With traditional debuggers the programmer generally only knows that the program is stopped at a given breakpoint, but not the states leading up to the break. Omniscient Debugging can solve this problem. RetroVue is characterized by VisiComp as a "Total Recall Debugger" for Java developers. This hints at where the tool is positioned in the software life cycle: early in the development phase. There are other "flight-recorder" tools like RootCause (www.ocsystems.com/prod_rootcause.html), designed to simplify tracing and data collection in a post-development environment, i.e., in the production environment. Once an application transitions to testing, integration, or QA, development tools are no longer appropriate. They place too much load on the system. That's true for RetroVue because RetroVue logs and gathers data from nearly all aspects of the Java app's execution. There is a lot of similarity in the underlying technology but RetroVue is intended to be a developer's tool, to be executed in the development environment. The price the developer has to pay is performance, i.e., RetroVue slows down execution and perhaps needs an additional disk for its journal file. This is because RetroVue works on a disk-based model rather than a memory-based one. The current version of the product only loads what it needs into memory, chucking what's no longer necessary to make room for stuff that becomes needed as the user examines further events. However, the bigger the journal file, the larger the amount of information that's required. RetroVue can work with huge journal files where the actual limit depends on the particulars of the journal file contents. Of course, if the size of the working set exceeds the actual RAM in your machine and the underlying virtual memory subsystem is heavily utilized, performance will drop off rapidly. Thus RAM does really matter and I recommend having at least 512MB.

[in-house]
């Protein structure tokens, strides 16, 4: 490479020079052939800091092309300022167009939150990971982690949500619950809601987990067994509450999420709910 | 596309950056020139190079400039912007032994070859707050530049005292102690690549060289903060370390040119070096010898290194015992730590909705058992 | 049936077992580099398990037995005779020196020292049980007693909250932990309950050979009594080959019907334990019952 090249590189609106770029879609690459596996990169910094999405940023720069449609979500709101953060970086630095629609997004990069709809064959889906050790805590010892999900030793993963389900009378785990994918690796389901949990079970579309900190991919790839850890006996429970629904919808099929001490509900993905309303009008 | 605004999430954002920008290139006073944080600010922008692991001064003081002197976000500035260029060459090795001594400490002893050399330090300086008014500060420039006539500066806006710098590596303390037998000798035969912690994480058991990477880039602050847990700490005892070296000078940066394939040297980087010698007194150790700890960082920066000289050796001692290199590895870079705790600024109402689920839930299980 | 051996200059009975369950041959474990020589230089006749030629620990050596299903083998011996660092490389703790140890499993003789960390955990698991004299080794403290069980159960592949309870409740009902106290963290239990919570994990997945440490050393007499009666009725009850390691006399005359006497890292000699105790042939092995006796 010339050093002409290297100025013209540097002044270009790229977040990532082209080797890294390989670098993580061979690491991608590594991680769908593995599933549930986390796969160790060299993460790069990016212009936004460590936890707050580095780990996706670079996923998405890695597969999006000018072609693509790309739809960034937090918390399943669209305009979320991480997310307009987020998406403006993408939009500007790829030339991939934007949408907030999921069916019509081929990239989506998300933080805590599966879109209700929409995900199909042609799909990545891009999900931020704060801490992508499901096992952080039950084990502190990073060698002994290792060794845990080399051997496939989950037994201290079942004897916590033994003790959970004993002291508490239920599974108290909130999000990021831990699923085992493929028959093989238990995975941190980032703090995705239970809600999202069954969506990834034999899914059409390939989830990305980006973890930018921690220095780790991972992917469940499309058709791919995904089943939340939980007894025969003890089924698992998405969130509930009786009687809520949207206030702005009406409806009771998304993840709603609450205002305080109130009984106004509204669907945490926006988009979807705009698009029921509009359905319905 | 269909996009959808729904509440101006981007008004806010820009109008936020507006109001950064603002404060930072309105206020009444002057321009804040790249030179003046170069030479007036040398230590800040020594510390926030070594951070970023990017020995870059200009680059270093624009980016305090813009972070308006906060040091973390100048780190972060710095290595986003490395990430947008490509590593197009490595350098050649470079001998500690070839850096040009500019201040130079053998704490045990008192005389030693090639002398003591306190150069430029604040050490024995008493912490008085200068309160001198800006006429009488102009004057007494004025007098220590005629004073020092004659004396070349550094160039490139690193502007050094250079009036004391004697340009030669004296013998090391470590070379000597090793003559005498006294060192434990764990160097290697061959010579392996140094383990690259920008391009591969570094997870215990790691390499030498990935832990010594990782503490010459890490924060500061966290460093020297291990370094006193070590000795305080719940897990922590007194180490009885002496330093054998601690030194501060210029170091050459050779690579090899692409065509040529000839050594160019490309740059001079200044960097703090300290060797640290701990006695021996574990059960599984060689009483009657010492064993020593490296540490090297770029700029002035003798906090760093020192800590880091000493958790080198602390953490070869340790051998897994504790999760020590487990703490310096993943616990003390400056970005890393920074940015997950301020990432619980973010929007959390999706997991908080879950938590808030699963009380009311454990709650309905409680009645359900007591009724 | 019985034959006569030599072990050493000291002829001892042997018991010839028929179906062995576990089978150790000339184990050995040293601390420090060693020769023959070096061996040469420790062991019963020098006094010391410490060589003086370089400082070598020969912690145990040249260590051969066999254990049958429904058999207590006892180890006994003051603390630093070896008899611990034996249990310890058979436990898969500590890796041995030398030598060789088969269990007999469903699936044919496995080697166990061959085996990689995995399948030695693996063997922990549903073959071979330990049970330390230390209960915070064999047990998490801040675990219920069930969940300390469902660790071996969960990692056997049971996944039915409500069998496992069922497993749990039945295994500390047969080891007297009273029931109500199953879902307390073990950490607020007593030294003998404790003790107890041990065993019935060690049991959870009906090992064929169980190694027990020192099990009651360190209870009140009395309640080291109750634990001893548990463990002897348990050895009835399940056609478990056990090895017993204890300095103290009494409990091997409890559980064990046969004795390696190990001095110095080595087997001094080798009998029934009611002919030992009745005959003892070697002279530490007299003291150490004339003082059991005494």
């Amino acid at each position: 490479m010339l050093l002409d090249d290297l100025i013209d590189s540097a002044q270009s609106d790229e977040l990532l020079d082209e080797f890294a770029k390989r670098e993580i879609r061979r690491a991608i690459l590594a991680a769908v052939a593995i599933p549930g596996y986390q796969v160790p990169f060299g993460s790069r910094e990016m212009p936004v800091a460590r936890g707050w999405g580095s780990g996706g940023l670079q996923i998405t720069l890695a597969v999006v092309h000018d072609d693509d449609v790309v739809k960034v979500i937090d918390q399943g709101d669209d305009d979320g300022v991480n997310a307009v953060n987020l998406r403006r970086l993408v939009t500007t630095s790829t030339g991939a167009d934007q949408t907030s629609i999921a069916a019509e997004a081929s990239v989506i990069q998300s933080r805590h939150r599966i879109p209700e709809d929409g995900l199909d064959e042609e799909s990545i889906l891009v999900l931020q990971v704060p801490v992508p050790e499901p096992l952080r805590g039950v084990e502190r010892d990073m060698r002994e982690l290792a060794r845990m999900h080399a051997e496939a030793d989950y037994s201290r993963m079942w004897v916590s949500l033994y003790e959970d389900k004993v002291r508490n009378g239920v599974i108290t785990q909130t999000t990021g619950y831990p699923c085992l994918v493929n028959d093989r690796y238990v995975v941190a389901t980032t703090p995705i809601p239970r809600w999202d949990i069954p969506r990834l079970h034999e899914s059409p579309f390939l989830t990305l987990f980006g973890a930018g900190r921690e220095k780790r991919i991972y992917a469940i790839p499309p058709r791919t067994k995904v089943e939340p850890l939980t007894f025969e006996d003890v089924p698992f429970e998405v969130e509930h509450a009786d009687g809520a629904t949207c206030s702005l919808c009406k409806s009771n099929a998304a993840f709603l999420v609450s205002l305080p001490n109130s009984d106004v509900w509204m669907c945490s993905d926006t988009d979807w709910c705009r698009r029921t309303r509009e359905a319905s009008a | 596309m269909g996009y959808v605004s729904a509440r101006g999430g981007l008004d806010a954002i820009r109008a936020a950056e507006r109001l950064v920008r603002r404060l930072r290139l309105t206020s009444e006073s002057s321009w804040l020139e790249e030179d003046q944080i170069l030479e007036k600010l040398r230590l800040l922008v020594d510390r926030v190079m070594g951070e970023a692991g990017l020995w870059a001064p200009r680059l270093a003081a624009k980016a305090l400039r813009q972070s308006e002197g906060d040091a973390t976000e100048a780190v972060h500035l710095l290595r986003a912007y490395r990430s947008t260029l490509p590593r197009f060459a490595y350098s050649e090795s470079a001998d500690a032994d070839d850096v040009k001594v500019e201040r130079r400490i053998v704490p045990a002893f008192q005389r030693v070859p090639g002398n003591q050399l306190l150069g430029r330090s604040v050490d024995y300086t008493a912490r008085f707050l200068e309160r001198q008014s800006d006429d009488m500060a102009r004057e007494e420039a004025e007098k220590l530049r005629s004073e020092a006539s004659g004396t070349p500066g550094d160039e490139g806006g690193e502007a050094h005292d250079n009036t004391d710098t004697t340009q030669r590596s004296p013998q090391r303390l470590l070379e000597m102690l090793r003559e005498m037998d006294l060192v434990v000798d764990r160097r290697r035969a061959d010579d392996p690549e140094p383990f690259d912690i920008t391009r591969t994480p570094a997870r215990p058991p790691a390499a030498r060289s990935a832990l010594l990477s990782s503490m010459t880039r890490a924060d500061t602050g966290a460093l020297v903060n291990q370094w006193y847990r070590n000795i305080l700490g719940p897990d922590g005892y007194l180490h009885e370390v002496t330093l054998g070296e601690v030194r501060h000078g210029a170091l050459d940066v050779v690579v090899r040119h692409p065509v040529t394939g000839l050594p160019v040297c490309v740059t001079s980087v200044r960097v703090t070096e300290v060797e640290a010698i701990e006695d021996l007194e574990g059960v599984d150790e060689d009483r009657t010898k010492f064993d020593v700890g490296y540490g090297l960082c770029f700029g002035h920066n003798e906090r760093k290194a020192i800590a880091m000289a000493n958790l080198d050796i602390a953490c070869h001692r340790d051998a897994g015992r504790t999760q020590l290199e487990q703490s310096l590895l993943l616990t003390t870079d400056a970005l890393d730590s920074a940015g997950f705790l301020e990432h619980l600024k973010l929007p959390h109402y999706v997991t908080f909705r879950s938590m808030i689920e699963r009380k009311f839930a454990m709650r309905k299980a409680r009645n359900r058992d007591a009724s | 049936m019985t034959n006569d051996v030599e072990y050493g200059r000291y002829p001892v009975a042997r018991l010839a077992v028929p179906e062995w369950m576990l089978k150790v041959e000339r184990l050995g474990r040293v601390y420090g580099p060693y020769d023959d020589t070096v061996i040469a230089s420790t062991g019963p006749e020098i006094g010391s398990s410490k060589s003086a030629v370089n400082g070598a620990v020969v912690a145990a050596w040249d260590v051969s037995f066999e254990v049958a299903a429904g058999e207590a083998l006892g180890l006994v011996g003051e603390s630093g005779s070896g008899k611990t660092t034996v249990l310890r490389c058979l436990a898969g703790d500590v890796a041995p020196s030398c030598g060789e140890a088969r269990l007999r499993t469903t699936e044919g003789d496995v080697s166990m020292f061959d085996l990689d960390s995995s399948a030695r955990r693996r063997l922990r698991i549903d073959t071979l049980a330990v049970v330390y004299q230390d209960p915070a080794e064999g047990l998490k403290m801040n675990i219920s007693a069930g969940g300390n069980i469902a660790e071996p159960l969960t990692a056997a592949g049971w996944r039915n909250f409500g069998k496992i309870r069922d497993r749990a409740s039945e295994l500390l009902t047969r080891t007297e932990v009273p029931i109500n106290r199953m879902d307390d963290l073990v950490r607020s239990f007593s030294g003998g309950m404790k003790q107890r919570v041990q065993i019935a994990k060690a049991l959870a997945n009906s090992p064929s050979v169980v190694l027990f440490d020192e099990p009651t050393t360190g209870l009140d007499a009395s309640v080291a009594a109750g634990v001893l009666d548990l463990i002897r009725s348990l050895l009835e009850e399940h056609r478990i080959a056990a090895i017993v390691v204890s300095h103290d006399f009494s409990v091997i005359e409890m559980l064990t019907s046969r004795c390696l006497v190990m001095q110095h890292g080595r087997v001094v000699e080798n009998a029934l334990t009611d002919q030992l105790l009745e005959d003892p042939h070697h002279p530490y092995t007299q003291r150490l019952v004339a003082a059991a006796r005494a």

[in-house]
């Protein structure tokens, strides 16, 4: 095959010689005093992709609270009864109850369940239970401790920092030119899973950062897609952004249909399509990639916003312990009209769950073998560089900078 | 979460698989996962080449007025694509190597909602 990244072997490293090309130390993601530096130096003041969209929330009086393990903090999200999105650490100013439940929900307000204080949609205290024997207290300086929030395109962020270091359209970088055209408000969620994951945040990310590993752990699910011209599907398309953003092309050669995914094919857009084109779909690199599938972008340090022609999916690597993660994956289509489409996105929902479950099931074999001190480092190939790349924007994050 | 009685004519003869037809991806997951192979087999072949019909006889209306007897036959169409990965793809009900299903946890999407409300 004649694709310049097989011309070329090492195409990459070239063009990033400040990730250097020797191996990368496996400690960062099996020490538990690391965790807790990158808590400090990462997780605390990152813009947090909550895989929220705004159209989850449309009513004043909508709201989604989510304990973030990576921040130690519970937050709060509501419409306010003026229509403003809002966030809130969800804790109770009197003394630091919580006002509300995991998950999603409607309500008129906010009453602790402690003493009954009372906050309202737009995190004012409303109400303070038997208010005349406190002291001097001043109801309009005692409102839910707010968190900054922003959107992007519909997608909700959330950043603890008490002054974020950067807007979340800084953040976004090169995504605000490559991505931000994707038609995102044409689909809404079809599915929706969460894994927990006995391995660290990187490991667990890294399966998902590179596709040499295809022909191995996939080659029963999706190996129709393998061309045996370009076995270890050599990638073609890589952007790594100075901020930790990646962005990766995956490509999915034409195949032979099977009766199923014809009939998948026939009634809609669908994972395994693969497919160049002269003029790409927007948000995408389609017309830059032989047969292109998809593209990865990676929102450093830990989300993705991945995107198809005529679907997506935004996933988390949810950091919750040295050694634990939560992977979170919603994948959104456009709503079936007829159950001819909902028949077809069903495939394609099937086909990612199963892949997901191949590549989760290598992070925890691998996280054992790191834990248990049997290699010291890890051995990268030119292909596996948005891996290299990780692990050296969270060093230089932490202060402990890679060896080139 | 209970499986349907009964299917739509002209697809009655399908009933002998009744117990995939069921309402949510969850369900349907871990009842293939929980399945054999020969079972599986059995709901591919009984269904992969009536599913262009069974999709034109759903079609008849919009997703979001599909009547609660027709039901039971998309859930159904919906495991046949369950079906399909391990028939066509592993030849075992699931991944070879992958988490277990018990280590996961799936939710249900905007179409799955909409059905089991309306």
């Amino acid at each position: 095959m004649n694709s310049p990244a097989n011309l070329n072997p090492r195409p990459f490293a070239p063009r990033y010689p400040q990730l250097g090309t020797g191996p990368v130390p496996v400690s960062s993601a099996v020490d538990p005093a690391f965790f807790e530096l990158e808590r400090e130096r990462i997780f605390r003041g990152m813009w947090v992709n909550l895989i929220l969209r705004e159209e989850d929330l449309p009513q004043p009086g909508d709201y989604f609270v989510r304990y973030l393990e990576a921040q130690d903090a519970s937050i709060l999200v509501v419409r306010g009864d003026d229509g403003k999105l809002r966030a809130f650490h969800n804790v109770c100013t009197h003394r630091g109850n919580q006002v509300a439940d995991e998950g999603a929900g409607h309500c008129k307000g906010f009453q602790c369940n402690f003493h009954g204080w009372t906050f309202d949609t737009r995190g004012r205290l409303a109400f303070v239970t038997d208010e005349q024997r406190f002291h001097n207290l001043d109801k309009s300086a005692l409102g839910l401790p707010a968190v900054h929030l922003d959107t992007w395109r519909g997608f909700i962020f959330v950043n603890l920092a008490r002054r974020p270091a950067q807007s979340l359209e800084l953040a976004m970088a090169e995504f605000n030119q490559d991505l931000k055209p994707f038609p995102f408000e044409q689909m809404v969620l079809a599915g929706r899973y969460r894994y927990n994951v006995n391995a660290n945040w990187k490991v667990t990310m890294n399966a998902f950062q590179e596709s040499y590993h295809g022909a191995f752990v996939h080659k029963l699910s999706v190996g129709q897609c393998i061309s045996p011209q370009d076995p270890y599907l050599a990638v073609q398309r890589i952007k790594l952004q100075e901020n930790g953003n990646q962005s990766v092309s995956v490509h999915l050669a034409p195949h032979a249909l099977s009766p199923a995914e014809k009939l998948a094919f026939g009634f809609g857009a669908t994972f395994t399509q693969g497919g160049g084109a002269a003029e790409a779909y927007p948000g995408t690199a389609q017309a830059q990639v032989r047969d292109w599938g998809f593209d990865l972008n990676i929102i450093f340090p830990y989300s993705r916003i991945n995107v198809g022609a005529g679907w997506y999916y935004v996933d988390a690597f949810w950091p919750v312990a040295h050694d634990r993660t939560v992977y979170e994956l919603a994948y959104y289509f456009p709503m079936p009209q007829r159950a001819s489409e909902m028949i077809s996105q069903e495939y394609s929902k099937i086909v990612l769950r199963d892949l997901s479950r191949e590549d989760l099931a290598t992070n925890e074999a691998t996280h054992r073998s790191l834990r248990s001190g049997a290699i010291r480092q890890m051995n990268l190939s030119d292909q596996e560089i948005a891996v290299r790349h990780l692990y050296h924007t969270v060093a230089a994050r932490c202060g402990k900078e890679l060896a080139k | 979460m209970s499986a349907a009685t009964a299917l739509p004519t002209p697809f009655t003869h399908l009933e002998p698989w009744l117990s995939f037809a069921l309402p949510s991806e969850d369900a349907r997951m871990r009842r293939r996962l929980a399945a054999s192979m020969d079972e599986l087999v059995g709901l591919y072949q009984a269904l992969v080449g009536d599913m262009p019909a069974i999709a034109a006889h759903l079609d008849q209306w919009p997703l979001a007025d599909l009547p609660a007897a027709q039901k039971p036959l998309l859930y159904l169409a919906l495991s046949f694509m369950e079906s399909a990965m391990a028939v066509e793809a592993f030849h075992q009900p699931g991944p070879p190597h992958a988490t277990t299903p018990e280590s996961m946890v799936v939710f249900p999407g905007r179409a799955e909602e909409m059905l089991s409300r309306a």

Facts and Features
As mentioned before, RetroVue instruments your Java byte code, either on the fly as the program is running or offline from the command line. Unlike conventional debuggers, RetroVue keeps track of every operation executed by your program. By maintaining a complete journal of every assignment to every variable, each method invocation and return, each thrown and/or caught exception, each thread switch, each lock operation (e.g., when executing synchronized methods, etc.), RetroVue allows you to scroll forward and backward in time and lets you examine the state of your program at any given instant. Its powerful and intuitive Swing GUI lets you scroll time as easily as you scroll text in an editor. The GUI is based on VisiComp's visualization software, which uses proprietary algorithms to show the mechanics of Java programs in a graphical format that displays the state, execution, and thread interactions of programs. The main screen is divided into different optional views. I used RetroVue on two different machines, one with a 15" monitor. My experience is that an 18" or 19" monitor is better suited for making all the interesting views visible at one time without the need for scrolling or resizing some panes.